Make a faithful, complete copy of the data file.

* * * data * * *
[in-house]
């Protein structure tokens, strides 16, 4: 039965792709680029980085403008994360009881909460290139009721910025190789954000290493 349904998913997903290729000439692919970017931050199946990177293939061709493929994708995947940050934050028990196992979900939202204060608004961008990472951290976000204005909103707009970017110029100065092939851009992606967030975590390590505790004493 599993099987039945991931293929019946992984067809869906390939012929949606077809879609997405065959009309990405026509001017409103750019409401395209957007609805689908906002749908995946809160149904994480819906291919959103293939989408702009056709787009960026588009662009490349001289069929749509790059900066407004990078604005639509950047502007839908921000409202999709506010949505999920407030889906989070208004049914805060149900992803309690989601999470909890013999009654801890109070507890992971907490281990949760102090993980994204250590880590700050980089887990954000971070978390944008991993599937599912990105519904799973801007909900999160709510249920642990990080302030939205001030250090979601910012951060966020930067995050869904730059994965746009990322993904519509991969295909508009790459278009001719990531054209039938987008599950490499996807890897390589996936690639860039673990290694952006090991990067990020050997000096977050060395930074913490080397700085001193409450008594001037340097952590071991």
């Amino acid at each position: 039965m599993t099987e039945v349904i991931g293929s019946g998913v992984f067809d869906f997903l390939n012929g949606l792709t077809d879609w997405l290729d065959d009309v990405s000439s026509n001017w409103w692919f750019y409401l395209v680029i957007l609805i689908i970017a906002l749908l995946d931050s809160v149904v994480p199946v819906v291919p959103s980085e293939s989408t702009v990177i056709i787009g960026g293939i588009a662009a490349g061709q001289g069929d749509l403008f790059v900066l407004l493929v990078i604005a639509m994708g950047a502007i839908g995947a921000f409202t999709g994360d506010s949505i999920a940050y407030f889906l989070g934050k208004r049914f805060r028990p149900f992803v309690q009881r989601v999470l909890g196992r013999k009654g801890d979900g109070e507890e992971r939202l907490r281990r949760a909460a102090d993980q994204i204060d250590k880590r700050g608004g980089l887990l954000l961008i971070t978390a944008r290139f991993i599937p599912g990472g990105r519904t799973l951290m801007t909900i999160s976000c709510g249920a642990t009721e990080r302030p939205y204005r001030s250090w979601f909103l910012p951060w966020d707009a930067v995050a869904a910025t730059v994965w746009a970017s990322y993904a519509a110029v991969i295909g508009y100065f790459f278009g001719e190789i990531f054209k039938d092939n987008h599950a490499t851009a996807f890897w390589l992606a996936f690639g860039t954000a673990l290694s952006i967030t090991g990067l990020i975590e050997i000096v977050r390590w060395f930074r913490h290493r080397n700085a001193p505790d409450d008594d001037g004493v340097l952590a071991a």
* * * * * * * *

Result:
[in-house]
């Protein structure tokens, strides 16, 4: 039965792709680029980085403008994360009881909460290139009721910025190789954000290493 349904998913997903290729000439692919970017931050199946990177293939061709493929994708995947940050934050028990196992979900939202204060608004961008990472951290976000204005909103707009970017110029100065092939851009992606967030975590390590505790004493 599993099987039945991931293929019946992984067809869906390939012929949606077809879609997405065959009309990405026509001017409103750019409401395209957007609805689908906002749908995946809160149904994480819906291919959103293939989408702009056709787009960026588009662009490349001289069929749509790059900066407004990078604005639509950047502007839908921000409202999709506010949505999920407030889906989070208004049914805060149900992803309690989601999470909890013999009654801890109070507890992971907490281990949760102090993980994204250590880590700050980089887990954000971070978390944008991993599937599912990105519904799973801007909900999160709510249920642990990080302030939205001030250090979601910012951060966020930067995050869904730059994965746009990322993904519509991969295909508009790459278009001719990531054209039938987008599950490499996807890897390589996936690639860039673990290694952006090991990067990020050997000096977050060395930074913490080397700085001193409450008594001037340097952590071991």
């Amino acid at each position: 039965m599993t099987e039945v349904i991931g293929s019946g998913v992984f067809d869906f997903l390939n012929g949606l792709t077809d879609w997405l290729d065959d009309v990405s000439s026509n001017w409103w692919f750019y409401l395209v680029i957007l609805i689908i970017a906002l749908l995946d931050s809160v149904v994480p199946v819906v291919p959103s980085e293939s989408t702009v990177i056709i787009g960026g293939i588009a662009a490349g061709q001289g069929d749509l403008f790059v900066l407004l493929v990078i604005a639509m994708g950047a502007i839908g995947a921000f409202t999709g994360d506010s949505i999920a940050y407030f889906l989070g934050k208004r049914f805060r028990p149900f992803v309690q009881r989601v999470l909890g196992r013999k009654g801890d979900g109070e507890e992971r939202l907490r281990r949760a909460a102090d993980q994204i204060d250590k880590r700050g608004g980089l887990l954000l961008i971070t978390a944008r290139f991993i599937p599912g990472g990105r519904t799973l951290m801007t909900i999160s976000c709510g249920a642990t009721e990080r302030p939205y204005r001030s250090w979601f909103l910012p951060w966020d707009a930067v995050a869904a910025t730059v994965w746009a970017s990322y993904a519509a110029v991969i295909g508009y100065f790459f278009g001719e190789i990531f054209k039938d092939n987008h599950a490499t851009a996807f890897w390589l992606a996936f690639g860039t954000a673990l290694s952006i967030t090991g990067l990020i975590e050997i000096v977050r390590w060395f930074r913490h290493r080397n700085a001193p505790d409450d008594d001037g004493v340097l952590a071991a």